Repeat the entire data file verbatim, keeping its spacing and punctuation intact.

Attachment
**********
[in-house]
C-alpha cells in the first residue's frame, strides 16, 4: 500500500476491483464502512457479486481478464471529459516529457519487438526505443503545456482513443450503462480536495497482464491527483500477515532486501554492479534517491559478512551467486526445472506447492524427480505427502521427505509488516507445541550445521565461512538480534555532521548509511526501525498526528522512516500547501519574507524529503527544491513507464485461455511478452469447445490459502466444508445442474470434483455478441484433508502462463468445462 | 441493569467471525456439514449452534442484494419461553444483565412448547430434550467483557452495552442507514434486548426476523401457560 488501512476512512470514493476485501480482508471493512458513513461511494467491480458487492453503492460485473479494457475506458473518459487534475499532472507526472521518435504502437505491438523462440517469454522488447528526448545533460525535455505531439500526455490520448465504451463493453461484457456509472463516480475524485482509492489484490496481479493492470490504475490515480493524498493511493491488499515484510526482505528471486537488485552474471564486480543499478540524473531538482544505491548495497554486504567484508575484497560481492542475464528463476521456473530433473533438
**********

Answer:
[in-house]
C-alpha cells in the first residue's frame, strides 16, 4: 500500500476491483464502512457479486481478464471529459516529457519487438526505443503545456482513443450503462480536495497482464491527483500477515532486501554492479534517491559478512551467486526445472506447492524427480505427502521427505509488516507445541550445521565461512538480534555532521548509511526501525498526528522512516500547501519574507524529503527544491513507464485461455511478452469447445490459502466444508445442474470434483455478441484433508502462463468445462 | 441493569467471525456439514449452534442484494419461553444483565412448547430434550467483557452495552442507514434486548426476523401457560 488501512476512512470514493476485501480482508471493512458513513461511494467491480458487492453503492460485473479494457475506458473518459487534475499532472507526472521518435504502437505491438523462440517469454522488447528526448545533460525535455505531439500526455490520448465504451463493453461484457456509472463516480475524485482509492489484490496481479493492470490504475490515480493524498493511493491488499515484510526482505528471486537488485552474471564486480543499478540524473531538482544505491548495497554486504567484508575484497560481492542475464528463476521456473530433473533438